Storytelling and Mobile Media: Narratives for the Mobile Phone.

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Over the past 4 years I have been looking at the potential
of the mobile phone as a tool for the production and display
of various forms of storytelling.

In my Masters exegesis”Storytelling and Mobile Media:
Narratives for the Mobile Phone” I have investigated the
role played by media convergence and narrative theory, in
particular Mieke Bal, in shaping our understanding of mobile
narratives. To support the 22,000 word document, I have
produced 8 digital works that explore the parameters of the
mobile phone.

Rather than focus on the network capabilities of the mobile,
for that is the next step, the focus of these projects lies in
the construction of the narrative itself. My aim was to create
stories that take advantage of the intimate nature of mobile
media. The stories range from deeply personal, fictional,
and social documents; and use the mediums of video and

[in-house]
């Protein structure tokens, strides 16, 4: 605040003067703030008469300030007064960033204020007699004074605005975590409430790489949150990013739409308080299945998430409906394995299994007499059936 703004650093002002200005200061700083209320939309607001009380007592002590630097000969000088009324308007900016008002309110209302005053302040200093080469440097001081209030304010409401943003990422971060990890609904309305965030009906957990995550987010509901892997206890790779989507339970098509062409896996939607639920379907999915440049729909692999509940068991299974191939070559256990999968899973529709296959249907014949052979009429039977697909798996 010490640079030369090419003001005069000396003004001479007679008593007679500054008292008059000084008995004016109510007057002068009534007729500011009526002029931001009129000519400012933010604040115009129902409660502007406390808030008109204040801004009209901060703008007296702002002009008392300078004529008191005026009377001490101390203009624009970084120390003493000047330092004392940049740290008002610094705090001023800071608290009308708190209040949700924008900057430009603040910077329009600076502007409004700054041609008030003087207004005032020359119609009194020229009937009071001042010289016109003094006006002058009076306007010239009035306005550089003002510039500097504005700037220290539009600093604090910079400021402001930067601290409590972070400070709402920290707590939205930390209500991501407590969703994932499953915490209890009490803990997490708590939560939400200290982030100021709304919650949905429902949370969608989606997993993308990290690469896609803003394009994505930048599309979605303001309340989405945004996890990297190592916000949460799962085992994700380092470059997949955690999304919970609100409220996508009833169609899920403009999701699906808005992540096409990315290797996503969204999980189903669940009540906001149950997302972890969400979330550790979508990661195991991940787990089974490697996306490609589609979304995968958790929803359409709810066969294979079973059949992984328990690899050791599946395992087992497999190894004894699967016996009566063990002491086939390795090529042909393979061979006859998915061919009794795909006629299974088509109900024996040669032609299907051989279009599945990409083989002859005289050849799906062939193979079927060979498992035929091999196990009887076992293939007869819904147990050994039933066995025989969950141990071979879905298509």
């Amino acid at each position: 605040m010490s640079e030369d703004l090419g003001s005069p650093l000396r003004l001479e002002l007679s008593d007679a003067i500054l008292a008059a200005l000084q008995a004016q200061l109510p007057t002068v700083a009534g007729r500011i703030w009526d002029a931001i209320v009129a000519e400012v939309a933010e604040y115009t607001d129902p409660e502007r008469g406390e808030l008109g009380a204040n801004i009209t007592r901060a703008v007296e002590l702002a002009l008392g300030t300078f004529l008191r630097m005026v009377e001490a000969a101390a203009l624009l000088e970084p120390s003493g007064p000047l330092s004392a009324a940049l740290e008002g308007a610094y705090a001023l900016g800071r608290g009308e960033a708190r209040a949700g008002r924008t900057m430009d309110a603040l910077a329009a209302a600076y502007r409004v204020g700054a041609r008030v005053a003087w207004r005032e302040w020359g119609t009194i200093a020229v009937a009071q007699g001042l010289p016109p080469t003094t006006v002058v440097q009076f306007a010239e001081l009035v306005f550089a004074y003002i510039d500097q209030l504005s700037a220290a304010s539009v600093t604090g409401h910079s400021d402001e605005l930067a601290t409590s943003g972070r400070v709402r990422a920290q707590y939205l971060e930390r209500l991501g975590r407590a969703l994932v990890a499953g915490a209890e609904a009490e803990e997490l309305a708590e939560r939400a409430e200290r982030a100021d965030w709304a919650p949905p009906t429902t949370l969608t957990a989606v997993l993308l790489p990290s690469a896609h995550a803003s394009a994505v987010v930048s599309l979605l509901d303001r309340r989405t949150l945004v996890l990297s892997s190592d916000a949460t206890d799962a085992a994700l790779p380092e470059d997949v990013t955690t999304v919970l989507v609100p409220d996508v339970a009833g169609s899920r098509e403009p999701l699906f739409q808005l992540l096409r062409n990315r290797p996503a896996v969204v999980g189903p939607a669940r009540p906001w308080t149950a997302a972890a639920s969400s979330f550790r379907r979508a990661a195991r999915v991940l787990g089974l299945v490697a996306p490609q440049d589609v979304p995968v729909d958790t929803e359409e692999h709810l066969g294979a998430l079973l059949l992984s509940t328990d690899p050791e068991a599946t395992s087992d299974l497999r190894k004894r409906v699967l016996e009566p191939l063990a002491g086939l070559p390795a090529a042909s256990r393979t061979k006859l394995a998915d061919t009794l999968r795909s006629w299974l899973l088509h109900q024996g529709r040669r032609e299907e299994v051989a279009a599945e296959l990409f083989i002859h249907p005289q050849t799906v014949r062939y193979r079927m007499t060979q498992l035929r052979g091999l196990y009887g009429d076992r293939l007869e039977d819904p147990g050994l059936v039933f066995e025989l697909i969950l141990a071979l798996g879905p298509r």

photography.

In the following month I will upload an online version
with links to all the projects, but some of these projects
are currently dotted throughout this blog.

To download a copy just click on the link below. (25MB)

Storytelling for Mobile Media PDF

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~ by Dean on December 7, 2008.

3 Responses to “Storytelling and Mobile Media: Narratives for the Mobile Phone.”

  1. ah, looking forward to reading your paper! not sure if it’s relevant to your work, but i’ve been doing some experiments in mobile/new interfaces/storytelling, one recent example is a piece i did for the iPhone, called Shadows Never Sleep (http://technekai.com/shadow/shadow.html)

  2. This is a fascinating area. In part, because mobile text messaging is now the #1 form of written communication in the world. So, how we we tell stories here? How do we engage users on mobile when their location may impact their attention?

    While it’s a children’s story, I was intrigued this week by the mobile web story http://m.MySantaTalk.com that branches based on the audiences input and includes graphics and even video clips at certain exchanges. What was nice was this was not an “app” and was accessible from mobile web.

    The ability to trigger stories or “chapters” from real world locations seems equally intriguing or when combined with the interactive narrative?

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